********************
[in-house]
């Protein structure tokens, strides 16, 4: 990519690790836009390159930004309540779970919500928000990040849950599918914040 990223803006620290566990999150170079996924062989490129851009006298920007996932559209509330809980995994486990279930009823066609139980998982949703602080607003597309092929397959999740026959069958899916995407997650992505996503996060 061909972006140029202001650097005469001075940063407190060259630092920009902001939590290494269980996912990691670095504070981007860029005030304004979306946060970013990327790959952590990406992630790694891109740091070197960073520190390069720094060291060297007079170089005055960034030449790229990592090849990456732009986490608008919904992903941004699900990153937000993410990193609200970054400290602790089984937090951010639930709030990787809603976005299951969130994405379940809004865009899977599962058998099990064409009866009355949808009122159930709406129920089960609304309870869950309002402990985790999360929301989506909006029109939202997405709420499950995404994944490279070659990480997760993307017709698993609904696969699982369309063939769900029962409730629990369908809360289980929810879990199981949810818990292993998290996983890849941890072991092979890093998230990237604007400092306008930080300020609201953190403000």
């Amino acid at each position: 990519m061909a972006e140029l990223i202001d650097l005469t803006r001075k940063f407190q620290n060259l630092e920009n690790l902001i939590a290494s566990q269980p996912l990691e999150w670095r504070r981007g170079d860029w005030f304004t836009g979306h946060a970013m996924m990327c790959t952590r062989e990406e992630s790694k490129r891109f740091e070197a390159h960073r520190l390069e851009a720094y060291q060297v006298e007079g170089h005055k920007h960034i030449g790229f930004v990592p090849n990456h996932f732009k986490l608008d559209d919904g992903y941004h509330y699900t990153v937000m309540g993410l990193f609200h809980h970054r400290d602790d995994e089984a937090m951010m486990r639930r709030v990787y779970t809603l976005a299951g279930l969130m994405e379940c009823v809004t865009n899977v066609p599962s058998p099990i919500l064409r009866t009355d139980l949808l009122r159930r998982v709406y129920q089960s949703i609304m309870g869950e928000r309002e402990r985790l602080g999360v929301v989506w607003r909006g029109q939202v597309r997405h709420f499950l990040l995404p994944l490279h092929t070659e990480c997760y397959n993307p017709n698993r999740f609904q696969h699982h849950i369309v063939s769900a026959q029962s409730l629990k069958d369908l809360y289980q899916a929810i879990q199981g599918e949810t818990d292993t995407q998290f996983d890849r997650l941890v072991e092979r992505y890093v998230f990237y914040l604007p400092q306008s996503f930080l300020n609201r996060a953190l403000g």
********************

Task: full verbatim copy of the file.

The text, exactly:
[in-house]
């Protein structure tokens, strides 16, 4: 990519690790836009390159930004309540779970919500928000990040849950599918914040 990223803006620290566990999150170079996924062989490129851009006298920007996932559209509330809980995994486990279930009823066609139980998982949703602080607003597309092929397959999740026959069958899916995407997650992505996503996060 061909972006140029202001650097005469001075940063407190060259630092920009902001939590290494269980996912990691670095504070981007860029005030304004979306946060970013990327790959952590990406992630790694891109740091070197960073520190390069720094060291060297007079170089005055960034030449790229990592090849990456732009986490608008919904992903941004699900990153937000993410990193609200970054400290602790089984937090951010639930709030990787809603976005299951969130994405379940809004865009899977599962058998099990064409009866009355949808009122159930709406129920089960609304309870869950309002402990985790999360929301989506909006029109939202997405709420499950995404994944490279070659990480997760993307017709698993609904696969699982369309063939769900029962409730629990369908809360289980929810879990199981949810818990292993998290996983890849941890072991092979890093998230990237604007400092306008930080300020609201953190403000």
């Amino acid at each position: 990519m061909a972006e140029l990223i202001d650097l005469t803006r001075k940063f407190q620290n060259l630092e920009n690790l902001i939590a290494s566990q269980p996912l990691e999150w670095r504070r981007g170079d860029w005030f304004t836009g979306h946060a970013m996924m990327c790959t952590r062989e990406e992630s790694k490129r891109f740091e070197a390159h960073r520190l390069e851009a720094y060291q060297v006298e007079g170089h005055k920007h960034i030449g790229f930004v990592p090849n990456h996932f732009k986490l608008d559209d919904g992903y941004h509330y699900t990153v937000m309540g993410l990193f609200h809980h970054r400290d602790d995994e089984a937090m951010m486990r639930r709030v990787y779970t809603l976005a299951g279930l969130m994405e379940c009823v809004t865009n899977v066609p599962s058998p099990i919500l064409r009866t009355d139980l949808l009122r159930r998982v709406y129920q089960s949703i609304m309870g869950e928000r309002e402990r985790l602080g999360v929301v989506w607003r909006g029109q939202v597309r997405h709420f499950l990040l995404p994944l490279h092929t070659e990480c997760y397959n993307p017709n698993r999740f609904q696969h699982h849950i369309v063939s769900a026959q029962s409730l629990k069958d369908l809360y289980q899916a929810i879990q199981g599918e949810t818990d292993t995407q998290f996983d890849r997650l941890v072991e092979r992505y890093v998230f990237y914040l604007p400092q306008s996503f930080l300020n609201r996060a953190l403000g």